1. Limited time only! Sign up for a free 30min personal tutor trial with Chegg Tutors
    Dismiss Notice
Dismiss Notice
Join Physics Forums Today!
The friendliest, high quality science and math community on the planet! Everyone who loves science is here!

Homework Help: Question with Summing a Series (Non-Geometric)

  1. Oct 1, 2009 #1
    1. The problem statement, all variables and given/known data

    2. Relevant equations
    Partial Sums
    Knowledge of Series

    3. The attempt at a solution
    Please see the attached word document for previous work up until this part. Also, please excuse the improper LaTeX usage [I'm getting better]!

    To summarize:
    = [tex]\stackrel{infinity}{n=1}\sum\left(\frac{1}{n+3}-\frac{1}{n+5}\right)[/tex]

    Now, when I string out the sum I start to have concept issues that neither my book, my lecture notes, nor web searches have been able to explain:
    [tex]\left(\frac{1}{4}-\frac{1}{6}\right)+\left(\frac{1}{5}-\frac{1}{7}\right)+\left(\frac{1}{6}-\frac{1}{8}\right) + ... + \left(\frac{1}{n}-\frac{1}{n+2}\right) + \left(\frac{1}{n+1}-\frac{1}{n+3}\right) + \left(\frac{1}{n+2}-\frac{1}{n+4}\right) + \left(\frac{1}{n+3}-\frac{1}{n+5}\right) [/tex]

    I think the variable increments are correct at the end, this is one of my questions...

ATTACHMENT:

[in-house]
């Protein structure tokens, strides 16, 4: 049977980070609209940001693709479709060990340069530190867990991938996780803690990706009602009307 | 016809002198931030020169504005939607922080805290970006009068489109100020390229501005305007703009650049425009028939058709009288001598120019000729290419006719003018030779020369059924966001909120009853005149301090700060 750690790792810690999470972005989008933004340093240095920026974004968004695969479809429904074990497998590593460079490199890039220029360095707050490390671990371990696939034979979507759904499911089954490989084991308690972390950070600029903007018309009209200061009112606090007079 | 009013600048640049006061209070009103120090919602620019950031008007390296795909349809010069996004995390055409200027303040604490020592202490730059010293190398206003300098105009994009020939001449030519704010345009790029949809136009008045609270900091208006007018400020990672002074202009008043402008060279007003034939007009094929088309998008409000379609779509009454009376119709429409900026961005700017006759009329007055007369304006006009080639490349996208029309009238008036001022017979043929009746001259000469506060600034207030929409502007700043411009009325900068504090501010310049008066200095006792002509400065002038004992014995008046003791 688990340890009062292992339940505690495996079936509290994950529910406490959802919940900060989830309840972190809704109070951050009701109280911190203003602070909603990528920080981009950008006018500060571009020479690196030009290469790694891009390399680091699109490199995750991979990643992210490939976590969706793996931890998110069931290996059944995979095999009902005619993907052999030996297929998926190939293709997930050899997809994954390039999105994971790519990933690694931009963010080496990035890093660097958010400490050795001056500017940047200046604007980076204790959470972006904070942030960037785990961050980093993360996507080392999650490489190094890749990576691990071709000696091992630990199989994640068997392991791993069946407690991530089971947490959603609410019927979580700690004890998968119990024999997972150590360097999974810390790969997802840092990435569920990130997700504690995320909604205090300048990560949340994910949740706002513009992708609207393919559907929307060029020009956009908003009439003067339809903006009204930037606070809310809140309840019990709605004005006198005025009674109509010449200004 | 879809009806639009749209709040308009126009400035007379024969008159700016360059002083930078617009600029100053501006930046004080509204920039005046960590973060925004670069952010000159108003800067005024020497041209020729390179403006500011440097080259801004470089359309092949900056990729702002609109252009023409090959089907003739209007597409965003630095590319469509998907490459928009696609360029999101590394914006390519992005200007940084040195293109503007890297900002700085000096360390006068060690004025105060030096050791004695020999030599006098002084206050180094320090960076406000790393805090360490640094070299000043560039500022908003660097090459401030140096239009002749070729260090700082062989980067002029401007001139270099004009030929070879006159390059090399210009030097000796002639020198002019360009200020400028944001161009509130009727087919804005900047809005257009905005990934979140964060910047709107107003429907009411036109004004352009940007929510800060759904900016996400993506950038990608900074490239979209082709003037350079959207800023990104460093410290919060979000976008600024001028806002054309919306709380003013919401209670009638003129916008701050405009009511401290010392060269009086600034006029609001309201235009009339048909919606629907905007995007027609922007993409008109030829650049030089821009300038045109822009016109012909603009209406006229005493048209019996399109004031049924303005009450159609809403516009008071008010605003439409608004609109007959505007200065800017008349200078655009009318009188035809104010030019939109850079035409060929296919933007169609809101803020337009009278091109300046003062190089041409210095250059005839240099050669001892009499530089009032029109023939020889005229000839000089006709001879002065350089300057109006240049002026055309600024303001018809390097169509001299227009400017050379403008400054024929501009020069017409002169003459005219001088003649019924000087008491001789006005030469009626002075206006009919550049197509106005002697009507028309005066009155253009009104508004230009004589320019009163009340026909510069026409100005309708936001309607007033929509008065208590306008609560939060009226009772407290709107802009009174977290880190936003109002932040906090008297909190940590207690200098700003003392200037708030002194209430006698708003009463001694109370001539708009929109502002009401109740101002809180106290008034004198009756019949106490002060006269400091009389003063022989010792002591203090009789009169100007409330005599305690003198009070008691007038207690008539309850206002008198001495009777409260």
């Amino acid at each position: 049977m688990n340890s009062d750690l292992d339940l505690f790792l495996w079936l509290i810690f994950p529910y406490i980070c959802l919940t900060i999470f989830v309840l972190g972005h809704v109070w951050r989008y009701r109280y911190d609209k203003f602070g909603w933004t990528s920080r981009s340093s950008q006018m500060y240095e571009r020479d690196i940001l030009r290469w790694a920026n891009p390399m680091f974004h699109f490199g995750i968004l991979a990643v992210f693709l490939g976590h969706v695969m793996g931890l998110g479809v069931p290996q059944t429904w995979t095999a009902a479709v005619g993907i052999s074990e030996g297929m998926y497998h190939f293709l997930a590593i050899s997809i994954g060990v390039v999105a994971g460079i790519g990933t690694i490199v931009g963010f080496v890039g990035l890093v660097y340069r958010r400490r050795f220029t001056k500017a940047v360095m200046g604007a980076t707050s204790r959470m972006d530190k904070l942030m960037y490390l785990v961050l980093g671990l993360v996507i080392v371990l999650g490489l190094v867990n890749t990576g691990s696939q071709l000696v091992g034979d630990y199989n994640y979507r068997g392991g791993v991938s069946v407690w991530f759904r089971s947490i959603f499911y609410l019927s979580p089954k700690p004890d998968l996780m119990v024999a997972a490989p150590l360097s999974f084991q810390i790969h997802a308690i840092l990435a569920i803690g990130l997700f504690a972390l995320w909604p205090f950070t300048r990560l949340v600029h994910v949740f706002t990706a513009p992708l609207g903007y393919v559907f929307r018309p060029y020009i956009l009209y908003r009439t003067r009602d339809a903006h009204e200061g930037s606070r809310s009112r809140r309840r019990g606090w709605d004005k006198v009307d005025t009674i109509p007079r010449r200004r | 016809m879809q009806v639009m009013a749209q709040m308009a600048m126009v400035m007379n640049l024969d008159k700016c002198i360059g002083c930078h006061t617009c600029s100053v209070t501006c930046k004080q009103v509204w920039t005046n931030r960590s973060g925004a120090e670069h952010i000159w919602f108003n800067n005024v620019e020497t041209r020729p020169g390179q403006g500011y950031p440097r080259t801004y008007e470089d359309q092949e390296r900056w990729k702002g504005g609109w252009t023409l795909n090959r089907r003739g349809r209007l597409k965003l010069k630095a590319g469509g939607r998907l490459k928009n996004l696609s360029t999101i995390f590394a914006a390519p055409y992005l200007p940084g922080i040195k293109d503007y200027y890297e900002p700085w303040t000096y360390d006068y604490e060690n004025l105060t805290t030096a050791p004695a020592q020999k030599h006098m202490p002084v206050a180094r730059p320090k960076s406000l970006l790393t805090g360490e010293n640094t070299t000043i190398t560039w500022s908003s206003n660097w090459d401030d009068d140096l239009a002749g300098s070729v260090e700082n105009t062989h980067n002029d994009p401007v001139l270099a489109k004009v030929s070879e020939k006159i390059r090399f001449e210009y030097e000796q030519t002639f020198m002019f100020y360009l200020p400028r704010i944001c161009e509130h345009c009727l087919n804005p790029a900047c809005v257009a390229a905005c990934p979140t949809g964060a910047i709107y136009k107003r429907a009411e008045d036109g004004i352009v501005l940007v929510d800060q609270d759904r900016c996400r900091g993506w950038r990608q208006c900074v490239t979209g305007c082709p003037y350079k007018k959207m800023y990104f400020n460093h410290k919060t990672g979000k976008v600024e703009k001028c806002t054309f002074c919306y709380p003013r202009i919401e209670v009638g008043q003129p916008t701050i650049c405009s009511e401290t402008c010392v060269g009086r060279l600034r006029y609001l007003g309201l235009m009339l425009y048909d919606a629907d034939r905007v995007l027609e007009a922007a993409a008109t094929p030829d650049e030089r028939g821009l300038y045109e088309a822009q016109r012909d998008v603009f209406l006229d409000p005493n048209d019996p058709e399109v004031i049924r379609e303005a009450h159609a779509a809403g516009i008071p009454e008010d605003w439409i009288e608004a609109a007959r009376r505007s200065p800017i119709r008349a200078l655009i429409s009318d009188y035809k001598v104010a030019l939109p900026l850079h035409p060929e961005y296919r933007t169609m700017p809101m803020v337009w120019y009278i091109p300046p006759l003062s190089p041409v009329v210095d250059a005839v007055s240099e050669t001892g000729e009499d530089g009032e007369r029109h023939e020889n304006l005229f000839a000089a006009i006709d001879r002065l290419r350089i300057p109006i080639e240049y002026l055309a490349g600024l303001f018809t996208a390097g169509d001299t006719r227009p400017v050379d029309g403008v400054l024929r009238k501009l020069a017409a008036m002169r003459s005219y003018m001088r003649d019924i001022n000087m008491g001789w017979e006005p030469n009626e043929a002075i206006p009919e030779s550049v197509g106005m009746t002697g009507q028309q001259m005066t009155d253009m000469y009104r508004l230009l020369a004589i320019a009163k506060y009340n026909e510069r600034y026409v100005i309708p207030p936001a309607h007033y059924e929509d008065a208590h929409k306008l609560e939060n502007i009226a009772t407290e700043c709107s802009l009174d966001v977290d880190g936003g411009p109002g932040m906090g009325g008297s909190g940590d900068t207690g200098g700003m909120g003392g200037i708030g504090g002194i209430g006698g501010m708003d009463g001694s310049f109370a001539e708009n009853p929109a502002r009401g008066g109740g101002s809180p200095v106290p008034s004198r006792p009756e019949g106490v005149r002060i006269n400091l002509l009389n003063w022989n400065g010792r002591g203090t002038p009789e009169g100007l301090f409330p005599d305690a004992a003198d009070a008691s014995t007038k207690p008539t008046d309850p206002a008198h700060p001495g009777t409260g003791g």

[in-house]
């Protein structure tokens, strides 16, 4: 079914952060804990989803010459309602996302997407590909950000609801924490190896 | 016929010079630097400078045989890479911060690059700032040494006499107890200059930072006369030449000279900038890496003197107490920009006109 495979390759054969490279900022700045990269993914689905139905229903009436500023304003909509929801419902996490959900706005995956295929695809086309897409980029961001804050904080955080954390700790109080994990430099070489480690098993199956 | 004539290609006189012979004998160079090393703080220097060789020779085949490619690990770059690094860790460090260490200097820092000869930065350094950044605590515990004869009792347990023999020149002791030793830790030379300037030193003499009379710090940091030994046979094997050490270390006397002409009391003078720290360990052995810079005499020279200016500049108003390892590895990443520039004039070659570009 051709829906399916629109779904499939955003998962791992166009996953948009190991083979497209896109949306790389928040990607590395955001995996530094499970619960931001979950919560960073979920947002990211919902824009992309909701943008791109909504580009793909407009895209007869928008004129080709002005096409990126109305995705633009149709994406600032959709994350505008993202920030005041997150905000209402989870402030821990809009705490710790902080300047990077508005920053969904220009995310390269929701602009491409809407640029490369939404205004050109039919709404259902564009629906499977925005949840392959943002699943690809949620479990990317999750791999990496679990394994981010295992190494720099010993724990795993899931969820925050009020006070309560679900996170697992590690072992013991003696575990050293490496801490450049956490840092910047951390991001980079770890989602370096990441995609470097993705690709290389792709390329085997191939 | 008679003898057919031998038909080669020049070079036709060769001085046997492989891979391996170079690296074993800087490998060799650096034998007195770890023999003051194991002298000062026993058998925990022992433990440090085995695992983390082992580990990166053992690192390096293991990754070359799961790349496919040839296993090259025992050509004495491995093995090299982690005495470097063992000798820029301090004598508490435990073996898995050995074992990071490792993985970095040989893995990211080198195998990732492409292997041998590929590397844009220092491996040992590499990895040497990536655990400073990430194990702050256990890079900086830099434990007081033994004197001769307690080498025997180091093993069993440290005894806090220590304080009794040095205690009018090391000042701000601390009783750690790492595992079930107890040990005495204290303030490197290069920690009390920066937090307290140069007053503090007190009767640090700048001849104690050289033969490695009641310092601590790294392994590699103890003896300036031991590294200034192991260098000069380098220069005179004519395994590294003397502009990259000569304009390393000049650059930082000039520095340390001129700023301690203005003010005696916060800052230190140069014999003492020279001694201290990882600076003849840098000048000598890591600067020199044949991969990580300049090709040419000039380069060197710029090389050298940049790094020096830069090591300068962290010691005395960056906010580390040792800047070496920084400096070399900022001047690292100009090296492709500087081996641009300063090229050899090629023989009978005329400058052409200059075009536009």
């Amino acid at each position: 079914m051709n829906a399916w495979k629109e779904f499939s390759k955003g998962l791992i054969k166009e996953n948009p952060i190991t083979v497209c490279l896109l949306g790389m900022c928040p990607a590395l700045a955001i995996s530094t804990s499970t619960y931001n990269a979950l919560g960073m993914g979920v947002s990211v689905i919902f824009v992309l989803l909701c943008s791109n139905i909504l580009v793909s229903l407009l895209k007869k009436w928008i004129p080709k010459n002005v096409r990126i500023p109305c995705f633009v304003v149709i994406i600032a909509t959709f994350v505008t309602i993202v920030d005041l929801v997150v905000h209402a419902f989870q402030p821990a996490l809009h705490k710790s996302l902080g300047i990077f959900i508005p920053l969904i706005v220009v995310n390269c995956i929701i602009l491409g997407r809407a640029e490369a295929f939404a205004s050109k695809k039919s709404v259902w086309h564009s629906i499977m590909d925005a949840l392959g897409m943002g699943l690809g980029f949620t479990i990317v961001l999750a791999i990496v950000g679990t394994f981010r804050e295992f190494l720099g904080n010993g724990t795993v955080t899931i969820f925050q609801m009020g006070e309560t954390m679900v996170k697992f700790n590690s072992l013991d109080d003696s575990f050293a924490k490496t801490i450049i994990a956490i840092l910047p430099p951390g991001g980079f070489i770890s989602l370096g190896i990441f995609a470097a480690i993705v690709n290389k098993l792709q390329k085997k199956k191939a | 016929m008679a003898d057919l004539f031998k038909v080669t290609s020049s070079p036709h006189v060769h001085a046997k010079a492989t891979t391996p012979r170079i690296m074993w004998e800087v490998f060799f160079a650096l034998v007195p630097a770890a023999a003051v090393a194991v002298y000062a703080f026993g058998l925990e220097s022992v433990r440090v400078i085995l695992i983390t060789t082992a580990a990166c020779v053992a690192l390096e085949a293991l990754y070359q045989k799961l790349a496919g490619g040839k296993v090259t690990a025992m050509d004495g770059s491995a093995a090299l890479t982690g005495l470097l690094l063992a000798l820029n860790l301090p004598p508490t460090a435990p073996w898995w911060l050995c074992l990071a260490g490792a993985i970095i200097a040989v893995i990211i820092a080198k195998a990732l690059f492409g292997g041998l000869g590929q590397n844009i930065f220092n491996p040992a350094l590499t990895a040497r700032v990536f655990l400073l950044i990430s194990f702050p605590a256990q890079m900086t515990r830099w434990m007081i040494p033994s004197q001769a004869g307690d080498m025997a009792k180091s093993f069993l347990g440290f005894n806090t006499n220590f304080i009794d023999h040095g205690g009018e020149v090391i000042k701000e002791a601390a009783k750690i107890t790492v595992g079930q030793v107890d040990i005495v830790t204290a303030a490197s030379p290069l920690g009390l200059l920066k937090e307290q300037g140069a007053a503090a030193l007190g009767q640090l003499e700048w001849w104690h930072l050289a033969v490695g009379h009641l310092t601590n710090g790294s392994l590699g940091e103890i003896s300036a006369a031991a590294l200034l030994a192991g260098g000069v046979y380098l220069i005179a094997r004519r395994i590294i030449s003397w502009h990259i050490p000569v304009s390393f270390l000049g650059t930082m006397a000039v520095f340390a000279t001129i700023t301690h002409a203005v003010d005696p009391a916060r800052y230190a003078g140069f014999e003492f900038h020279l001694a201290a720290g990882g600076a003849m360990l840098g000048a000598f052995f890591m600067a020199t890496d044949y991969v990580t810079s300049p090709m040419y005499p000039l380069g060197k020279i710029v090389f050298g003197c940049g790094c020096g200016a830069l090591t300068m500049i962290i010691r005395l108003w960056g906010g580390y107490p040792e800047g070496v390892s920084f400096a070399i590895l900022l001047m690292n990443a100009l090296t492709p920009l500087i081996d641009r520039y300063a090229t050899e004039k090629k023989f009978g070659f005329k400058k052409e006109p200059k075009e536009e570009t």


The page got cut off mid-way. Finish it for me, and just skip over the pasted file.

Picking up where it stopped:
However, another - important - question is which variable increments cancel?

    I understand that only:
    [tex]\left(\frac{1}{4} + \frac{1}{5}\right) + ... [/tex]

    Will remain since those particular terms are lower than the subtracting part of the sum, however, I'm unsure about where to start with canceling variable terms.

    Here is my 'guess' on which variable terms will remain:
    [tex] ... + \left(-\frac{1}{n+4}-\frac{1}{n+5}\right) [/tex]
    This was done under the assumption that the positive part of the sum will never reach these particular terms.

    From there take the limit of the Series:

    [tex]lim_{n->infinity} \left(\frac{1}{4} + \frac{1}{5} -\frac{1}{n+4}-\frac{1}{n+5}\right)[/tex]

    [tex]lim_{n->infinity} \left(\frac{5}{20} + \frac{4}{20} - 0 - 0 \right)[/tex]

    [tex]lim_{n->infinity} \left(\frac{9}{20} \right)[/tex]



    Attached Files:

  2. jcsd
  3. Oct 1, 2009 #2


    User Avatar
    Staff Emeritus
    Science Advisor
    Gold Member

    If you're unsure which terms cancel, write out the first twelve terms and see which ones cancel
  4. Oct 1, 2009 #3


    User Avatar
    Science Advisor

    Yes, you stopped one term too soon! What is the term immediately after [itex]\left(\frac{1}{6}- \frac{1}{8}\right)[/itex]? So you see now what cancels? When isn+ 3= m+ 5?
  5. Oct 1, 2009 #4
    Ahh, thanks! So, pretty much anything that n+3=n+5 will cancel (on both the beginning and end).

    Got it now! Thanks for clearing that blip up.


Share this great discussion with others via Reddit, Google+, Twitter, or Facebook